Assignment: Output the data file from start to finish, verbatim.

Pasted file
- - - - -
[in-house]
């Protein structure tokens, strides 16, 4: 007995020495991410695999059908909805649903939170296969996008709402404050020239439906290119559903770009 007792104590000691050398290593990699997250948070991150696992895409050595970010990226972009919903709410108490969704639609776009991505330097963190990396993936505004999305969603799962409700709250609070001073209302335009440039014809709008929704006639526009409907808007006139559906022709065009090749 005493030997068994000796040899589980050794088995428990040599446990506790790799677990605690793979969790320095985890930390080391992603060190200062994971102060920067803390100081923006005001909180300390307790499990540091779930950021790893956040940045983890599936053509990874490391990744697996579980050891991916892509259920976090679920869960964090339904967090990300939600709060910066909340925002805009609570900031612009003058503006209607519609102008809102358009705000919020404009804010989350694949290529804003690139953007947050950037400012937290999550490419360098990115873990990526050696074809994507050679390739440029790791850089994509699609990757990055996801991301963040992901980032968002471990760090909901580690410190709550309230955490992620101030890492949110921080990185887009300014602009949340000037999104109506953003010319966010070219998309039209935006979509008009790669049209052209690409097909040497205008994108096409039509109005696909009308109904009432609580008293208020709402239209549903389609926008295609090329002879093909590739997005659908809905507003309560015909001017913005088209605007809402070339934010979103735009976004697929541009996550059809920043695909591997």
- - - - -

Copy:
[in-house]
């Protein structure tokens, strides 16, 4: 007995020495991410695999059908909805649903939170296969996008709402404050020239439906290119559903770009 007792104590000691050398290593990699997250948070991150696992895409050595970010990226972009919903709410108490969704639609776009991505330097963190990396993936505004999305969603799962409700709250609070001073209302335009440039014809709008929704006639526009409907808007006139559906022709065009090749 005493030997068994000796040899589980050794088995428990040599446990506790790799677990605690793979969790320095985890930390080391992603060190200062994971102060920067803390100081923006005001909180300390307790499990540091779930950021790893956040940045983890599936053509990874490391990744697996579980050891991916892509259920976090679920869960964090339904967090990300939600709060910066909340925002805009609570900031612009003058503006209607519609102008809102358009705000919020404009804010989350694949290529804003690139953007947050950037400012937290999550490419360098990115873990990526050696074809994507050679390739440029790791850089994509699609990757990055996801991301963040992901980032968002471990760090909901580690410190709550309230955490992620101030890492949110921080990185887009300014602009949340000037999104109506953003010319966010070219998309039209935006979509008009790669049209052209690409097909040497205008994108096409039509109005696909009308109904009432609580008293208020709402239209549903389609926008295609090329002879093909590739997005659908809905507003309560015909001017913005088209605007809402070339934010979103735009976004697929541009996550059809920043695909591997």